Published date: 04/17/2024

When Baltimore’s Key Bridge collapsed in March of this year following a head-on collision with the container ship Dali, the world was stunned. In the modern era of engineering, how could such a catastrophic event occur?

While the factors involved in the collision were extraordinary, the question remains: How many other bridges across our country are similarly vulnerable? And how can we prevent this scenario from ever playing out again?

Bridge Protections Were in Place

Built in 1977, the Key Bridge was constructed with dolphins around each load-bearing pier, concrete pilings strategically placed to absorb the impact of a potential ship collision and keep the bridge itself out of harm’s way. Fenders were constructed around each pier as well to further protect the bridge. At the time, these safeguards – and all aspects of the bridge’s construction – complied with the nation’s bridge design codes.

Unfortunately, it can be difficult for civil engineers and governing bodies to anticipate and mitigate every risk, and large-scale disasters such as the Key Bridge collapse end up being teaching moments for the industry.

When something of this magnitude goes wrong, a thorough investigation and analysis of what happened must be conducted. That is taking place currently, and it’s reasonable that we might expect new, more stringent bridge design codes to emerge as a result.

Not an Industry First

The Key Bridge incident is one of more than 35 major bridge collapses to have caused fatalities globally since the 1960s. Eerily, just a few short years after the Key Bridge was constructed, a similar bridge collapse occurred in 1980 when a cargo ship struck the Sunshine Skyway Bridge in Tampa, Florida, bringing down the massive structure and taking 35 lives.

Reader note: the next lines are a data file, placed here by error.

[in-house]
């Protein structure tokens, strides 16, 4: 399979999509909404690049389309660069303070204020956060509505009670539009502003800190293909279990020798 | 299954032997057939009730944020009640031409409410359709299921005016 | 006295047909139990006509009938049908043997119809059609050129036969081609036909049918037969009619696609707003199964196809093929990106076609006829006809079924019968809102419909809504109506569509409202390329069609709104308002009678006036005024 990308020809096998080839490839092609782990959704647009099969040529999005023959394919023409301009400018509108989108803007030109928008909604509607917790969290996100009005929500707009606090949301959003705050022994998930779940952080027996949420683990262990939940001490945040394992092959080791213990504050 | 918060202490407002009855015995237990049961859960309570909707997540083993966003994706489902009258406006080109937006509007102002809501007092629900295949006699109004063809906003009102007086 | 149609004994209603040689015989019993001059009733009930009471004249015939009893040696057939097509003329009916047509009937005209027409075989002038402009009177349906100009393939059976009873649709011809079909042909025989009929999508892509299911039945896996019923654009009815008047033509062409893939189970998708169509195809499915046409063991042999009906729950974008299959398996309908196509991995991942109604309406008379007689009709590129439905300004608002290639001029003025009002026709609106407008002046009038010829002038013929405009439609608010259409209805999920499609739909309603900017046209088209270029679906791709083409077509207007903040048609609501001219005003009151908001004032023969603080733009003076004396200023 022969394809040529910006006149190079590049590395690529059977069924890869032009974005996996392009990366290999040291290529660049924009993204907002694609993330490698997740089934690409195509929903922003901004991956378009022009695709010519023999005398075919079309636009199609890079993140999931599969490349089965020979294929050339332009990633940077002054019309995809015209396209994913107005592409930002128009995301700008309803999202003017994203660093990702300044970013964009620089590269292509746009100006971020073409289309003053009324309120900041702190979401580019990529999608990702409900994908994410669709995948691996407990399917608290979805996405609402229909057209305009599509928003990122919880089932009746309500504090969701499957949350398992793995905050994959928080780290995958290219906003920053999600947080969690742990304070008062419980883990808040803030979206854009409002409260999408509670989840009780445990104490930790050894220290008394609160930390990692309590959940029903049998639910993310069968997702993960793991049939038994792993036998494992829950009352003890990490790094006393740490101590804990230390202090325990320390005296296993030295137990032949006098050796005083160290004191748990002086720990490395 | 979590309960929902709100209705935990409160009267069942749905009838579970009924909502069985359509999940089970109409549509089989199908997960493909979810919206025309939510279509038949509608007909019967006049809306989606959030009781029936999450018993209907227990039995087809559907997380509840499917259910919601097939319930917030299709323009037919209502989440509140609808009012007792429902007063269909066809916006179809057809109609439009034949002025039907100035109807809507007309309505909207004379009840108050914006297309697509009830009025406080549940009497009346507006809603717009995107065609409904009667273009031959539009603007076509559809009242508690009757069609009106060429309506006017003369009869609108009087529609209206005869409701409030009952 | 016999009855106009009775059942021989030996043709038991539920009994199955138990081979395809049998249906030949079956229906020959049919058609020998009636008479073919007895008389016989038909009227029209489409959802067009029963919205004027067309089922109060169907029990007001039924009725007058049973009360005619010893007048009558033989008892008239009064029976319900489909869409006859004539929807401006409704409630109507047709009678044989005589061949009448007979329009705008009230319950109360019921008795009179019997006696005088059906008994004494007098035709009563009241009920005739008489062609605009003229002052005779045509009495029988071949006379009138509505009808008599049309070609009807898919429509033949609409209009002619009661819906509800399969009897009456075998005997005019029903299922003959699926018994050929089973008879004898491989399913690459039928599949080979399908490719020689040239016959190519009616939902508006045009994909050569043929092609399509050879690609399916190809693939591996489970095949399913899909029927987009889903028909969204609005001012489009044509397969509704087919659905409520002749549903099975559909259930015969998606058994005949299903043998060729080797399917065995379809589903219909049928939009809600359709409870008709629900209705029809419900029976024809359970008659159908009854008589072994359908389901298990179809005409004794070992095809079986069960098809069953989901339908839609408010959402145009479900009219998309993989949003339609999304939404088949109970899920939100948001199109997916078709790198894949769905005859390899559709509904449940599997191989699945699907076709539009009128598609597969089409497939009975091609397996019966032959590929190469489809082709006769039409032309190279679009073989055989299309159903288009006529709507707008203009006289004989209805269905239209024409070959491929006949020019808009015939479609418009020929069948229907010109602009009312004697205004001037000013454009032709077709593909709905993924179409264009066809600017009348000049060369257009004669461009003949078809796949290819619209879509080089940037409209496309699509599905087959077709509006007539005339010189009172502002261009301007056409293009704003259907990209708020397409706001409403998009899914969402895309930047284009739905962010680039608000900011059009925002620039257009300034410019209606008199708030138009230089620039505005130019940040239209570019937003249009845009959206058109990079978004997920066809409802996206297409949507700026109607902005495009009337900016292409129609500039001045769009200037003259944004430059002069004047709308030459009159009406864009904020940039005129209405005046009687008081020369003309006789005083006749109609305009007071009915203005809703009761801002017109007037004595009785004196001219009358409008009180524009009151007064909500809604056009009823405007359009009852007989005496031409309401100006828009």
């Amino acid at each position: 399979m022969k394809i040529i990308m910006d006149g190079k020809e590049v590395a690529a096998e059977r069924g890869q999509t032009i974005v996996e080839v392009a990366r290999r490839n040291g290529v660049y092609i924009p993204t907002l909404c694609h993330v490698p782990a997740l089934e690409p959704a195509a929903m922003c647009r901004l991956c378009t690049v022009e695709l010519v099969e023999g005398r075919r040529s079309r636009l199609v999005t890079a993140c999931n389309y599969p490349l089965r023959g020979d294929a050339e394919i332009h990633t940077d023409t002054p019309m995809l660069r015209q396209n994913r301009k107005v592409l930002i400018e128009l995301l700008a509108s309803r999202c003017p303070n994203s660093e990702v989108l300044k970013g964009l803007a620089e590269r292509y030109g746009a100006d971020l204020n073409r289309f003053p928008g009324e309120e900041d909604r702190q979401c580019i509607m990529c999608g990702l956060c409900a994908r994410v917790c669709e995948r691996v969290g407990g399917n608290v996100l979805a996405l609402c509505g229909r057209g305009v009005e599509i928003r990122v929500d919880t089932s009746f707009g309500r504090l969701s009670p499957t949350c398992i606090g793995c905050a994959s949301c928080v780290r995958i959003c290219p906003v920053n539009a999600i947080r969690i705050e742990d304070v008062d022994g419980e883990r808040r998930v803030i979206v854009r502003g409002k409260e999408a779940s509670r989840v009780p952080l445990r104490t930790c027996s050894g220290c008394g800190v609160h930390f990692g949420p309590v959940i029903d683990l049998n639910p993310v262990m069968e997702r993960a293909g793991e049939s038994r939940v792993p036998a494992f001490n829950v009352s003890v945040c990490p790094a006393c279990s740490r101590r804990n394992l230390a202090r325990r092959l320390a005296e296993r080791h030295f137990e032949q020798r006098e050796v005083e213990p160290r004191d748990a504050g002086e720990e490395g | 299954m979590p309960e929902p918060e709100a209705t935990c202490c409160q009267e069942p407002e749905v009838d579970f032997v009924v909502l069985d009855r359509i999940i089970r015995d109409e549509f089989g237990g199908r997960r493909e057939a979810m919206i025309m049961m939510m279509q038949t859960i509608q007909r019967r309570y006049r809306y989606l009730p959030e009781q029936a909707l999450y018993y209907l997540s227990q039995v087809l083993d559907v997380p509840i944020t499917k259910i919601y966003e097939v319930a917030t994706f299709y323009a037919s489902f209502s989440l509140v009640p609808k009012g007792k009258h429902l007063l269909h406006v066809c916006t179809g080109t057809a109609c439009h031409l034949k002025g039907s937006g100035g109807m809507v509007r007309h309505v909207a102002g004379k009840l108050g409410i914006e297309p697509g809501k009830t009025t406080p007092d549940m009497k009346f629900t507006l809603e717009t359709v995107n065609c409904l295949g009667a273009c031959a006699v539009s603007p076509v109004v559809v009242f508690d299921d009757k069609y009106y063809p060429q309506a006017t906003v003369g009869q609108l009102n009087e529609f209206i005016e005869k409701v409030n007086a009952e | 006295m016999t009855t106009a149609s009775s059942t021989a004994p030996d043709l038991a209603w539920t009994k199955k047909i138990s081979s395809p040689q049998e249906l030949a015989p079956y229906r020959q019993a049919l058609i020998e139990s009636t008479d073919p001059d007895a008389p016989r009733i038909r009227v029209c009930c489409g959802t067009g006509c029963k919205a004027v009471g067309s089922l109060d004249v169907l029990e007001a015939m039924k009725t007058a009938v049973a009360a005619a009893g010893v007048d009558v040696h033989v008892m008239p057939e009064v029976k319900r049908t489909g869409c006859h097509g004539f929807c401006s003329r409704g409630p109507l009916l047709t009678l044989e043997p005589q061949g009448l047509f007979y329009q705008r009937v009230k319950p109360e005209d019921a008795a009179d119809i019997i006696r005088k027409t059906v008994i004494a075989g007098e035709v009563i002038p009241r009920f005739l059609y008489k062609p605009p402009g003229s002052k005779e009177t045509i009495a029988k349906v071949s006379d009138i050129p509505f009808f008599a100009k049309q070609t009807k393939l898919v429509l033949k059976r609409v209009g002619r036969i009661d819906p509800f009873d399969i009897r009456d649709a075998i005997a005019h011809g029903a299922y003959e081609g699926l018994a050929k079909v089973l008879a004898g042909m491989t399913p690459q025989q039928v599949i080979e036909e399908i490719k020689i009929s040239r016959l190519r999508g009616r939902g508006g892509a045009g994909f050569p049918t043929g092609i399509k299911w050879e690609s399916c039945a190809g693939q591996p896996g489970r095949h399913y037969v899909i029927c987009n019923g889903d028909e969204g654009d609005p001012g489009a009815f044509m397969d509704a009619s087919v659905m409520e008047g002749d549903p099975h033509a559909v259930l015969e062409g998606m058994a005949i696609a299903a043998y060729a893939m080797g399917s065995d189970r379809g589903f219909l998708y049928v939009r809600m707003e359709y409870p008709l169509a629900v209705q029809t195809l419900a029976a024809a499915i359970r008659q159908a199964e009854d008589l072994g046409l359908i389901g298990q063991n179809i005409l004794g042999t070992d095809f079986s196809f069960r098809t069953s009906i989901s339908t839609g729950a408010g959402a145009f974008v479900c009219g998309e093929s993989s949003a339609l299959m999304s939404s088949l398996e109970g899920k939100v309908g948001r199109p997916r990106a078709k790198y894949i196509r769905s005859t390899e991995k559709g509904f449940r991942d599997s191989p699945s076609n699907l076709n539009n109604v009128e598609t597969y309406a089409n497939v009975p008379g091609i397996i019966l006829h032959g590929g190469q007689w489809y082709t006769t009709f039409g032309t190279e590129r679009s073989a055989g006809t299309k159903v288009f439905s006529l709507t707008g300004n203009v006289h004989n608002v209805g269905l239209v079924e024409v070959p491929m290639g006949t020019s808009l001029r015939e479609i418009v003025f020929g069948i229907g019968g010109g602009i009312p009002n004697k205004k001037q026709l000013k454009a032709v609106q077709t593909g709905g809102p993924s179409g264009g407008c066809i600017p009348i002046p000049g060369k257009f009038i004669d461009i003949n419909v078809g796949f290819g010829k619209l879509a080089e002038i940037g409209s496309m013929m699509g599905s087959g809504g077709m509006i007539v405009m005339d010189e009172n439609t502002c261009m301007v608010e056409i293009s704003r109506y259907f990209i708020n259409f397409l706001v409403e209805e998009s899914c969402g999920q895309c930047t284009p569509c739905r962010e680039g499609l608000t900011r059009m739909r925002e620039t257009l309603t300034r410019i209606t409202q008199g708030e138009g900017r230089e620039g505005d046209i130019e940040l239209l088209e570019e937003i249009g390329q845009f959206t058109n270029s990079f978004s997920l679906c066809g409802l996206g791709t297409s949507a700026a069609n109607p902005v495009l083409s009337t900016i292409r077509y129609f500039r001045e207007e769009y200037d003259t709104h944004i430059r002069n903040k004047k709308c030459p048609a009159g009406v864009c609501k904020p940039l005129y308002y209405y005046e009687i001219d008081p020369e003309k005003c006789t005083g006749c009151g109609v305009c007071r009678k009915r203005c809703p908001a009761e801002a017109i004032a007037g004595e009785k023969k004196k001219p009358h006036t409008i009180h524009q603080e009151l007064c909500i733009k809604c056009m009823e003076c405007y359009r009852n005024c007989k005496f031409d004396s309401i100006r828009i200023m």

Following this incident, bridge design codes were scrutinized and upgraded to ensure better protections against such accidents going forward. In the early 1990s, major changes to these codes were enacted when the International Association for Bridge and Structural Engineering published its Ship Collision with Bridges guide, and the American Association of State Highway and Transportation published the Guide Specification and Commentary For Vessel Collision Design of Highway Bridges. Yet, like many bridges around the world, the Key Bridge was “grandfathered in,” as the updated standards were in place to guide new construction only. Consider also how much larger and heavier cargo ships have become over the years. For example, the ship that brought down the Sunshine Skyway Bridge in 1980 weighed 35,000 tons. The Dali that toppled the Key Bridge in March weighed more than 95,000 tons.

A Wake-Up Call for Legislators

While it only makes sense to inspect and upgrade our nation’s bridges on an ongoing basis, experts remind us that this is easier said than done. According to commentary published in Construction Dive from Ben Schafer, professor of civil and systems engineering at Johns Hopkins University, “Safeguarding a bridge against a major collision with a container ship is not economically feasible.”